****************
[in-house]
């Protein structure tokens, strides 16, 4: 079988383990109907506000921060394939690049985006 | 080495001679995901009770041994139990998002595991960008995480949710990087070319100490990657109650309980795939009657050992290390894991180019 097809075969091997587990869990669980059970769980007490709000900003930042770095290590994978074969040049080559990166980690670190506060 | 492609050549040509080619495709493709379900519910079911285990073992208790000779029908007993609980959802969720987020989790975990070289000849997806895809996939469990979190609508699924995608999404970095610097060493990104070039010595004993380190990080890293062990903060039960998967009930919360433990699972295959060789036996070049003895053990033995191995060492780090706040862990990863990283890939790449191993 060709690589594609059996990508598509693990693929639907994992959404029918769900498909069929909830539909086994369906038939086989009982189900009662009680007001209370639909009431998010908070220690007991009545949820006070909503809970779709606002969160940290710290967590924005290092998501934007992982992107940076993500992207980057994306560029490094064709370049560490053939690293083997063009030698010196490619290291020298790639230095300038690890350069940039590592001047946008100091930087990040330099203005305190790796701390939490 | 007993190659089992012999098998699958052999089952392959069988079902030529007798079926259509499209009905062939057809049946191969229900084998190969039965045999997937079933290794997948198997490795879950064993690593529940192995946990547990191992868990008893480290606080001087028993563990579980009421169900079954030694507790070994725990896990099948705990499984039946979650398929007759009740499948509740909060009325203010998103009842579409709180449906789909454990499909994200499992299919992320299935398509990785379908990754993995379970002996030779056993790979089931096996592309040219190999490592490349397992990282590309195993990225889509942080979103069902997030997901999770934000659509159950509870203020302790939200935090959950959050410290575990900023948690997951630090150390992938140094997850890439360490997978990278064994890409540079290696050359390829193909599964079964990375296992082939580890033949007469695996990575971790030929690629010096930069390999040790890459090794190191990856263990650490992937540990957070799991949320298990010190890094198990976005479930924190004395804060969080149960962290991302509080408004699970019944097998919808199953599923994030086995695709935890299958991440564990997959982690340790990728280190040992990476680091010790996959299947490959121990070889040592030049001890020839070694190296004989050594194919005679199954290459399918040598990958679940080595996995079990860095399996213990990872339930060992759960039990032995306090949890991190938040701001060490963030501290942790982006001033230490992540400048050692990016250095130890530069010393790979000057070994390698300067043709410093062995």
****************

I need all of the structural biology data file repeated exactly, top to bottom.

[in-house]
């Protein structure tokens, strides 16, 4: 079988383990109907506000921060394939690049985006 | 080495001679995901009770041994139990998002595991960008995480949710990087070319100490990657109650309980795939009657050992290390894991180019 097809075969091997587990869990669980059970769980007490709000900003930042770095290590994978074969040049080559990166980690670190506060 | 492609050549040509080619495709493709379900519910079911285990073992208790000779029908007993609980959802969720987020989790975990070289000849997806895809996939469990979190609508699924995608999404970095610097060493990104070039010595004993380190990080890293062990903060039960998967009930919360433990699972295959060789036996070049003895053990033995191995060492780090706040862990990863990283890939790449191993 060709690589594609059996990508598509693990693929639907994992959404029918769900498909069929909830539909086994369906038939086989009982189900009662009680007001209370639909009431998010908070220690007991009545949820006070909503809970779709606002969160940290710290967590924005290092998501934007992982992107940076993500992207980057994306560029490094064709370049560490053939690293083997063009030698010196490619290291020298790639230095300038690890350069940039590592001047946008100091930087990040330099203005305190790796701390939490 | 007993190659089992012999098998699958052999089952392959069988079902030529007798079926259509499209009905062939057809049946191969229900084998190969039965045999997937079933290794997948198997490795879950064993690593529940192995946990547990191992868990008893480290606080001087028993563990579980009421169900079954030694507790070994725990896990099948705990499984039946979650398929007759009740499948509740909060009325203010998103009842579409709180449906789909454990499909994200499992299919992320299935398509990785379908990754993995379970002996030779056993790979089931096996592309040219190999490592490349397992990282590309195993990225889509942080979103069902997030997901999770934000659509159950509870203020302790939200935090959950959050410290575990900023948690997951630090150390992938140094997850890439360490997978990278064994890409540079290696050359390829193909599964079964990375296992082939580890033949007469695996990575971790030929690629010096930069390999040790890459090794190191990856263990650490992937540990957070799991949320298990010190890094198990976005479930924190004395804060969080149960962290991302509080408004699970019944097998919808199953599923994030086995695709935890299958991440564990997959982690340790990728280190040992990476680091010790996959299947490959121990070889040592030049001890020839070694190296004989050594194919005679199954290459399918040598990958679940080595996995079990860095399996213990990872339930060992759960039990032995306090949890991190938040701001060490963030501290942790982006001033230490992540400048050692990016250095130890530069010393790979000057070994390698300067043709410093062995």